Plastic Innovations & Designs
Written By: Mikaela Montanari
I'd like to introduce you to the "Innovations" section in our newsletter that I will be contributing to. The Column will focus on innovative means to reduce our plastic footprint on our planet, but more specifically on our ocean. I was particularly inspired to write this column after the "Chemistry of Plastics" presentation at the 2018 Fall Camano VET training by Dr. Mahmoud Abdel-Monem. He informed our class about the harmful effects of human dependence on plastic materials for modern life which has led to an increase of plastic waste in our marine systems, along with the catastrophic ecosystem impacts plastic has on them (i.e. animal deaths, entanglements, etc.).
Dr. Mahmoud Abdel-Monem's presentation inspired many among our a veteran and new trainees ranks to remove plastic Tupperware from their homes and go back to glass containers. Seeing how empowering science-based knowledge can be on all of us, I felt inspired to continue addressing the plastic challenge with the creation of this column.
The initial column will focus on plastics because marine plastic is a huge threat to so many ecosystems and food chains, but it is not intended to shame or pressure anyone into buying any of these products or even endorsing them. Rather, I hope you will enjoy learning about some of the crazy interesting innovations that Homo sapiens continuously invent, discover, and re-discover.
Capturing Microfibers – Marketed Technologies Reduce Microfiber Emissions from Washing Machines
Microfibers are a common type of microplastic. One known source of microfibers to the environment is domestic laundering, which can release thousands of fibers into washing machine effluent with every wash. Here, we adapted existing methods to measure the length, count, and weight of microfibers in laundry effluent. We used this method to test the efficacy of two technologies marketed to reduce microfiber emissions: the Cora Ball and Lint LUV-R filter. Both technologies significantly reduced the numbers of microfibers from fleece blankets in washing effluent. The Lint LUV-R captured an average of 87% of microfibers in the wash by count, compared to the Cora Ball which captured 26% by count. The Lint LUV-R also significantly reduced the total weight and average length of fibers in the effluent. While further research is needed to understand other sources of microfiber emissions, these available technologies could be adopted to reduce emissions from laundering textiles.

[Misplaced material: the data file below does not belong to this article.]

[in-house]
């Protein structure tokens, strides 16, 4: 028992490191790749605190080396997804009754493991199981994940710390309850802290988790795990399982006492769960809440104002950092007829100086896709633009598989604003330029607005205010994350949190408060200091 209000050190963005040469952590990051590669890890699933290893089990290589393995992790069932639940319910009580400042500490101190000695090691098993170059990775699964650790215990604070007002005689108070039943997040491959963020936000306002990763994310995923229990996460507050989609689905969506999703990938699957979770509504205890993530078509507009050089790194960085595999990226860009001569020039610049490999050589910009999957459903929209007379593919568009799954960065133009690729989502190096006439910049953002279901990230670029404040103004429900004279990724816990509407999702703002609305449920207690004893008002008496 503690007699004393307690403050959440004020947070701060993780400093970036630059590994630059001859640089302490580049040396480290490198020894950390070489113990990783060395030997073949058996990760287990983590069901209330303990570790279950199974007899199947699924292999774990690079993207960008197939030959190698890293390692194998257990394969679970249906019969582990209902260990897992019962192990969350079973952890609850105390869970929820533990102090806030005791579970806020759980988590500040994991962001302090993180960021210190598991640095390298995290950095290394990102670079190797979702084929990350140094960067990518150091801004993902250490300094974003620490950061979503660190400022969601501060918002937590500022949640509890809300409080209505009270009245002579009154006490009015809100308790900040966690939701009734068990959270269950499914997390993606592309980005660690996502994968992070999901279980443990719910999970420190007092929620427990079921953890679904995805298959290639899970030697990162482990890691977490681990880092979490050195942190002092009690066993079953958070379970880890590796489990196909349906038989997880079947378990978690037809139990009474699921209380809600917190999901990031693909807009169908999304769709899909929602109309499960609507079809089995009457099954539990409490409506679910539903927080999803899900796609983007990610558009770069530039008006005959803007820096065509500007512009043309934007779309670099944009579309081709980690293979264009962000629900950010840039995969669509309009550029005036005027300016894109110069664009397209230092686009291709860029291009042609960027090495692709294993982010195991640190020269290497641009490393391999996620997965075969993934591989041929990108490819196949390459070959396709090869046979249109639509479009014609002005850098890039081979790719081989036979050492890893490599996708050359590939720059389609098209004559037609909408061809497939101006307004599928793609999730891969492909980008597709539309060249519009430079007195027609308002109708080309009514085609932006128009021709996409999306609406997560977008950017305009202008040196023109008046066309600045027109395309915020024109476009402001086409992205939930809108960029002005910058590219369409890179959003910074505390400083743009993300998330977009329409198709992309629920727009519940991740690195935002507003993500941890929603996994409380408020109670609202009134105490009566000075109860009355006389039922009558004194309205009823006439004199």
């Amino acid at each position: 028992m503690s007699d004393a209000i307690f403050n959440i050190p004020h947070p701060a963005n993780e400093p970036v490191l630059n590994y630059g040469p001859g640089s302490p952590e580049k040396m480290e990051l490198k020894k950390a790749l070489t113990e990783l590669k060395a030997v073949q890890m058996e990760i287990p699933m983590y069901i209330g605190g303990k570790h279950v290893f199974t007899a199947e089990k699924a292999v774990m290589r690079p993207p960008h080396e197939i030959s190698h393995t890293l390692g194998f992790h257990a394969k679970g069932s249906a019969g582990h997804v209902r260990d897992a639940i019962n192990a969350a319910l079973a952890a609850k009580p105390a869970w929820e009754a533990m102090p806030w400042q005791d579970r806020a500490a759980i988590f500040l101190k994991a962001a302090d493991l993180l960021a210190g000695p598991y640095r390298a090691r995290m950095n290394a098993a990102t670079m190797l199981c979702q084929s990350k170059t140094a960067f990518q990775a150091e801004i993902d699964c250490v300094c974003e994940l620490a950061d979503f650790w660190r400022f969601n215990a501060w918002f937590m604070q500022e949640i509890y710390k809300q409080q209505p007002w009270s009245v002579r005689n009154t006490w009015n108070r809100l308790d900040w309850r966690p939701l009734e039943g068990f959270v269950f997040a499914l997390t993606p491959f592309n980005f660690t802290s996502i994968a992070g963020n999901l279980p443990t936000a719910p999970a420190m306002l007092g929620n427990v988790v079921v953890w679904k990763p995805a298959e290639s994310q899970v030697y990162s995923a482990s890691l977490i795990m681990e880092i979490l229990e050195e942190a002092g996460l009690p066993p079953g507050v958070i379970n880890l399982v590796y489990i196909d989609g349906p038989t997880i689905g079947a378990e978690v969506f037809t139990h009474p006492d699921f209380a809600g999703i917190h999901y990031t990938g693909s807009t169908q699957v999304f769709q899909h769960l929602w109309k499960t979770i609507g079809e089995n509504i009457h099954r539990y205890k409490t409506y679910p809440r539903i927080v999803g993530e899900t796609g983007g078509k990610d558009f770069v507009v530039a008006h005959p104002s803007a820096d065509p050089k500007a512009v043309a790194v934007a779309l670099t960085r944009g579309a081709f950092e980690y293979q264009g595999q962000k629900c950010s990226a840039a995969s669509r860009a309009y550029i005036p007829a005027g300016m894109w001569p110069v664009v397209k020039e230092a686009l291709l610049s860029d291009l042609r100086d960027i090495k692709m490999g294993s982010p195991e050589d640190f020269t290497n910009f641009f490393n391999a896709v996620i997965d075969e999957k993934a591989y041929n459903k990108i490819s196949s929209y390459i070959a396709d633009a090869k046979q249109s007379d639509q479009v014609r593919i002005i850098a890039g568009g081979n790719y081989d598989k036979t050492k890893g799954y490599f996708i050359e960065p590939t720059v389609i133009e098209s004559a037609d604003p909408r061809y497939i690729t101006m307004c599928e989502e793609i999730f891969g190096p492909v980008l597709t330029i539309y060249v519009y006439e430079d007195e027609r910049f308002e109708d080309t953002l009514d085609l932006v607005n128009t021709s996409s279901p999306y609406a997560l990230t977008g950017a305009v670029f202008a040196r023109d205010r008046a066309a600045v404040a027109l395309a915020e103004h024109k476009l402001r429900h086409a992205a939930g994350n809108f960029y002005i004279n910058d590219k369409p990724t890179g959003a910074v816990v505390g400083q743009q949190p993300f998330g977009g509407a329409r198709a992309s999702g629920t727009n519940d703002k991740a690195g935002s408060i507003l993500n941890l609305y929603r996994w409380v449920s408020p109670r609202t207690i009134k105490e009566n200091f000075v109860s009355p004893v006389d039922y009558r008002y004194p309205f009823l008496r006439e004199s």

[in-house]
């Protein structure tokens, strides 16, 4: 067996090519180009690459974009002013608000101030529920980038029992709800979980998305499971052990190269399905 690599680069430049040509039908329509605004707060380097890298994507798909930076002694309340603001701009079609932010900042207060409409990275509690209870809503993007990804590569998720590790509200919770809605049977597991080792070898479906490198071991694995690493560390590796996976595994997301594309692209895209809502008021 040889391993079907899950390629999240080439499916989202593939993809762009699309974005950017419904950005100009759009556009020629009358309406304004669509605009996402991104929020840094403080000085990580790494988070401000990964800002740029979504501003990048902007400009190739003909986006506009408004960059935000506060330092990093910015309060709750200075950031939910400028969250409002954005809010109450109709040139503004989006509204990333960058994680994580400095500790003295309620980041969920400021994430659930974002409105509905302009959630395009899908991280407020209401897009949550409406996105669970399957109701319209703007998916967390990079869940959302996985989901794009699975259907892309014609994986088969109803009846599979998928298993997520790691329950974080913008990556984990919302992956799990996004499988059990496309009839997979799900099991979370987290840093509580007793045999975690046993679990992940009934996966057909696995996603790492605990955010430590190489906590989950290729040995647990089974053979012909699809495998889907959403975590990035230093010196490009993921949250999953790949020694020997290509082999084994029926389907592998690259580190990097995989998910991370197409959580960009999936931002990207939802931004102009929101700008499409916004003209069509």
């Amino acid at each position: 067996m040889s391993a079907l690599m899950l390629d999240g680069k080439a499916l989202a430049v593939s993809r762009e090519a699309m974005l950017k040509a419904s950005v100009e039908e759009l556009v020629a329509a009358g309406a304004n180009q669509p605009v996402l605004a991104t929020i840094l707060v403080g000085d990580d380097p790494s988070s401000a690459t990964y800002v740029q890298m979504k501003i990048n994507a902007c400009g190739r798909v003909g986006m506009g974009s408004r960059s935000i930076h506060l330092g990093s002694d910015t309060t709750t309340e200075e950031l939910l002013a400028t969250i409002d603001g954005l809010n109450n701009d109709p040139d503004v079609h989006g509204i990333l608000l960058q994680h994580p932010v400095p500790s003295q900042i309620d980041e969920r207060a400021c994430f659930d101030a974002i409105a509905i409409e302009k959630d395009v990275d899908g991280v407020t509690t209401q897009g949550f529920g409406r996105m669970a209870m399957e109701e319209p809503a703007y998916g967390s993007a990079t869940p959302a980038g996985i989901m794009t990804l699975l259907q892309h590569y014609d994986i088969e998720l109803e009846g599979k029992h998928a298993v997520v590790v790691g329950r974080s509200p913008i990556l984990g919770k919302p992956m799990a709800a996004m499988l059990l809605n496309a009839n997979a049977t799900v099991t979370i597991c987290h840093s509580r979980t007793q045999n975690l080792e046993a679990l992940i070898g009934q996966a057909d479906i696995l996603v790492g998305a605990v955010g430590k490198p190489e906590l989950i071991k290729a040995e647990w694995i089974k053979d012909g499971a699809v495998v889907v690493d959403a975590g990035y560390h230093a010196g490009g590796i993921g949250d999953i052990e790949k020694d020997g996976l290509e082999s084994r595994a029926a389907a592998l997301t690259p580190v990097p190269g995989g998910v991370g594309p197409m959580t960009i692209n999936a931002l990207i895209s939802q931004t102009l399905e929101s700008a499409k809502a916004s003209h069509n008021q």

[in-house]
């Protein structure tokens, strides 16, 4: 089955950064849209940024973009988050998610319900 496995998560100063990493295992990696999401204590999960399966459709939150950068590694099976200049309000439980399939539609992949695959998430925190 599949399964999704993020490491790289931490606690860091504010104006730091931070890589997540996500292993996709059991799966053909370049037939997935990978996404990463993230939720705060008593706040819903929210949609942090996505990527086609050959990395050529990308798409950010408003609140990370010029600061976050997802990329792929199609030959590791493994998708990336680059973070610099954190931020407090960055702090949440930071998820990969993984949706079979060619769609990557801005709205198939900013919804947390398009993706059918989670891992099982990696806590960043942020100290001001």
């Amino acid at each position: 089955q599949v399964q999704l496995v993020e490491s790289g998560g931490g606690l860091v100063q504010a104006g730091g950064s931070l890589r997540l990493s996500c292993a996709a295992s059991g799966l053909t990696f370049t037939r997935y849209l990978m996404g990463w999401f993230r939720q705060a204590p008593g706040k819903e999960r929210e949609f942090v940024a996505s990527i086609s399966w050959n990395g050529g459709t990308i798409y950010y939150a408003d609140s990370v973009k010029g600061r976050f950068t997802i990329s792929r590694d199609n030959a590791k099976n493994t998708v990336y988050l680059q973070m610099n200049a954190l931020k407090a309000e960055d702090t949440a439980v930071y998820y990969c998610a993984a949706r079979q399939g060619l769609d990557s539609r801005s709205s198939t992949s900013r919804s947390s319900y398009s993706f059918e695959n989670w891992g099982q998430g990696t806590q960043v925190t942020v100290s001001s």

Mcilwraith, H. K., Lin, J., Erdle, L. M., Mallos, N., Diamond, M. L., & Rochman, C. M. (2019). Capturing microfibers – marketed technologies reduce microfiber emissions from washing machines. Marine Pollution Bulletin,139, 40-45. doi:10.1016/j.marpolbul.2018.12.012